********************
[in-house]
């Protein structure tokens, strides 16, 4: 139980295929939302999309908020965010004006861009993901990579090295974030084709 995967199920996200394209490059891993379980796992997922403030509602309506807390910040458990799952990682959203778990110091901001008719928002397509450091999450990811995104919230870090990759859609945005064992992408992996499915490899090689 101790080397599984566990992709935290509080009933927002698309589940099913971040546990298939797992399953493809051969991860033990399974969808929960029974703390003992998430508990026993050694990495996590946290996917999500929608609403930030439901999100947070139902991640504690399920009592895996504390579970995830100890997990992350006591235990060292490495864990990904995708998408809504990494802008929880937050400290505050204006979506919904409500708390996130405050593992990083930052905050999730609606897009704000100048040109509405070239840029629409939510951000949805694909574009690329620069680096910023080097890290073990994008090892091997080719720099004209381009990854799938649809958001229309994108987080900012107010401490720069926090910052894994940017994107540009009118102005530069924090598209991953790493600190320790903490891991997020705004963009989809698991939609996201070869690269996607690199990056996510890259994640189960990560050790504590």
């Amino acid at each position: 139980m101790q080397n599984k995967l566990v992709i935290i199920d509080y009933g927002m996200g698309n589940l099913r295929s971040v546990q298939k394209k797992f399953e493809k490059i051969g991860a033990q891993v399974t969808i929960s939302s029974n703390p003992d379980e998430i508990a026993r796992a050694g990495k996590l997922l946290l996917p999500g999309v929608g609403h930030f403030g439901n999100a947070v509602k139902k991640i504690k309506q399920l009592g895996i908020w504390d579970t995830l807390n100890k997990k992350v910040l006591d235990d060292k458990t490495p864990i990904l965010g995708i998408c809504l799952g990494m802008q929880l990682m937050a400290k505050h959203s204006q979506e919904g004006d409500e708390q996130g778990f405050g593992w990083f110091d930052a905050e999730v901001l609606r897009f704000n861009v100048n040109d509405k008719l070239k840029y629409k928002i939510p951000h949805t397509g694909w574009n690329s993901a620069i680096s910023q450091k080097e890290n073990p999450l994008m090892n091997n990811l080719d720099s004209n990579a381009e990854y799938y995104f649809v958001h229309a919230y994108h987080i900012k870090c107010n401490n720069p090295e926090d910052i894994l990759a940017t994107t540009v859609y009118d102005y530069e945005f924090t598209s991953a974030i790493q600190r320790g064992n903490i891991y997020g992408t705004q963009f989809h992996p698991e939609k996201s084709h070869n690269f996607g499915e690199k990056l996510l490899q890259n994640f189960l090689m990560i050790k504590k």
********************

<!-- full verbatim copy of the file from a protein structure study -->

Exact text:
[in-house]
């Protein structure tokens, strides 16, 4: 139980295929939302999309908020965010004006861009993901990579090295974030084709 995967199920996200394209490059891993379980796992997922403030509602309506807390910040458990799952990682959203778990110091901001008719928002397509450091999450990811995104919230870090990759859609945005064992992408992996499915490899090689 101790080397599984566990992709935290509080009933927002698309589940099913971040546990298939797992399953493809051969991860033990399974969808929960029974703390003992998430508990026993050694990495996590946290996917999500929608609403930030439901999100947070139902991640504690399920009592895996504390579970995830100890997990992350006591235990060292490495864990990904995708998408809504990494802008929880937050400290505050204006979506919904409500708390996130405050593992990083930052905050999730609606897009704000100048040109509405070239840029629409939510951000949805694909574009690329620069680096910023080097890290073990994008090892091997080719720099004209381009990854799938649809958001229309994108987080900012107010401490720069926090910052894994940017994107540009009118102005530069924090598209991953790493600190320790903490891991997020705004963009989809698991939609996201070869690269996607690199990056996510890259994640189960990560050790504590």
């Amino acid at each position: 139980m101790q080397n599984k995967l566990v992709i935290i199920d509080y009933g927002m996200g698309n589940l099913r295929s971040v546990q298939k394209k797992f399953e493809k490059i051969g991860a033990q891993v399974t969808i929960s939302s029974n703390p003992d379980e998430i508990a026993r796992a050694g990495k996590l997922l946290l996917p999500g999309v929608g609403h930030f403030g439901n999100a947070v509602k139902k991640i504690k309506q399920l009592g895996i908020w504390d579970t995830l807390n100890k997990k992350v910040l006591d235990d060292k458990t490495p864990i990904l965010g995708i998408c809504l799952g990494m802008q929880l990682m937050a400290k505050h959203s204006q979506e919904g004006d409500e708390q996130g778990f405050g593992w990083f110091d930052a905050e999730v901001l609606r897009f704000n861009v100048n040109d509405k008719l070239k840029y629409k928002i939510p951000h949805t397509g694909w574009n690329s993901a620069i680096s910023q450091k080097e890290n073990p999450l994008m090892n091997n990811l080719d720099s004209n990579a381009e990854y799938y995104f649809v958001h229309a919230y994108h987080i900012k870090c107010n401490n720069p090295e926090d910052i894994l990759a940017t994107t540009v859609y009118d102005y530069e945005f924090t598209s991953a974030i790493q600190r320790g064992n903490i891991y997020g992408t705004q963009f989809h992996p698991e939609k996201s084709h070869n690269f996607g499915e690199k990056l996510l490899q890259n994640f189960l090689m990560i050790k504590k």